Nikola Tesla's lab could speak to future generations

October 01, 2014 // By Steve Taranovich

Nikola Tesla was a scientist who brought us the basics of wireless power transfer, AC power, the AC motor, the polyphase system, radio circuits and radio control, frequency inductive heating, gaseous/fluorescent lighting, and electric clocks, to name a few of his innovations.

I lived only a few miles from Tesla's Wardenclyffe laboratory in Shoreham on Long Island, N.Y., for most of my life, and I have been to the historic site there where Tesla purchased 200 acres of a former potato farm in 1901 from James Warden. Tesla’s only remaining laboratory building still stands there today. His initial goal was to establish a wireless telegraphy plant. The lab and 187-foot-high transmitter tower (with 120 feet below the ground) were constructed and financed by J.P. Morgan.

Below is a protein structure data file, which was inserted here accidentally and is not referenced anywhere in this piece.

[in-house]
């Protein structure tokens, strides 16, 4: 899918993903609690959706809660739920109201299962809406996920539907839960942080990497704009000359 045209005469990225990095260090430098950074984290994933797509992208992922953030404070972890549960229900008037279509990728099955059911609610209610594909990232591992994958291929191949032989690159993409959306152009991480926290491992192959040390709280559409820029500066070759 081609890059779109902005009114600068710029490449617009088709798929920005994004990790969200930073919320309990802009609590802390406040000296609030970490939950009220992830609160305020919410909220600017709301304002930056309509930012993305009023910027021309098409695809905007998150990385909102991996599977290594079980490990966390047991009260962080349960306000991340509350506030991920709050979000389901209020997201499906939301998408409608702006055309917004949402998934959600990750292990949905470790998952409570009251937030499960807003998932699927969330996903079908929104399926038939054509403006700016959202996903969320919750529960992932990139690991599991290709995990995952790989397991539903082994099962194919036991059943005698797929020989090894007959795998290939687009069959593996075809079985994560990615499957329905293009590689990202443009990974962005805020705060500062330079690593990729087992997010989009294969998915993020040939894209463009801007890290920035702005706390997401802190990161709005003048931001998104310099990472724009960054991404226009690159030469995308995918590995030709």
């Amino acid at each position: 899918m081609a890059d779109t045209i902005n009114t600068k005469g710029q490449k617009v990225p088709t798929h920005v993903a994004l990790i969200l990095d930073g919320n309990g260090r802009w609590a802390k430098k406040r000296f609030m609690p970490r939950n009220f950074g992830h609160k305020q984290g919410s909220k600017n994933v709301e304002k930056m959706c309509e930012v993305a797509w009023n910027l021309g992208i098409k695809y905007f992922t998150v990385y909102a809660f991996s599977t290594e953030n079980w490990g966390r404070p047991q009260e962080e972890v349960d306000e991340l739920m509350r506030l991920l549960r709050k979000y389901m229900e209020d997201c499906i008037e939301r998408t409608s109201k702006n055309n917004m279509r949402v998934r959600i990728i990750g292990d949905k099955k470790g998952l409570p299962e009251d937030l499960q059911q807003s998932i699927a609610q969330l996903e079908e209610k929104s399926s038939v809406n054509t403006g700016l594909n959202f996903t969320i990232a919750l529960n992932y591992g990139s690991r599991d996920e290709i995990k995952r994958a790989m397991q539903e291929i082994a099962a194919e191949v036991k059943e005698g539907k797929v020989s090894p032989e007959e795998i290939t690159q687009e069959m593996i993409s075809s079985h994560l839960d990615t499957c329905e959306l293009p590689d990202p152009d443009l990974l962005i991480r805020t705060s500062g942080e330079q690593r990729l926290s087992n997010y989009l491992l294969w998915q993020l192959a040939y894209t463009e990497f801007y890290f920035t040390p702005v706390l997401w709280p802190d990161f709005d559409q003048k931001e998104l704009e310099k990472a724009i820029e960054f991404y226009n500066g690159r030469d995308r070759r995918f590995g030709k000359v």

The Wardenclyffe Lab and Tower in 1917. Source: Tesla Science Center.

The site was in ruins and vandalized when I visited it just before recent efforts managed to save this bit of important history. It was heartbreaking for any scientist or engineer to see such an important piece of engineering history potentially lost forever.

In 2012 an Indiegogo campaign to save Nikola Tesla’s former laboratory was led by cartoonist Matthew Inman from Oatmeal and Jane Alcorn, president of the Tesla Science Center at Wardenclyffe . They were successful. The campaign needed $850,000, and $1.37 million was raised along with a combined grant from New York State for an additional $850,000. A bid was made on the property, and the lab was snatched from a developer who was going to demolish the site to make way for residential properties.

On September 23, 2013, a statue of Nikola Tesla was erected on the Wardenclyffe grounds and dedicated by Serbian President Tomislav Nikolic.

A statue in honor of Nikola Tesla was erected at the site of the original Tower base. Source: Tesla Science Center.

Now efforts to build a museum are underway. Inman wrote a cartoon review of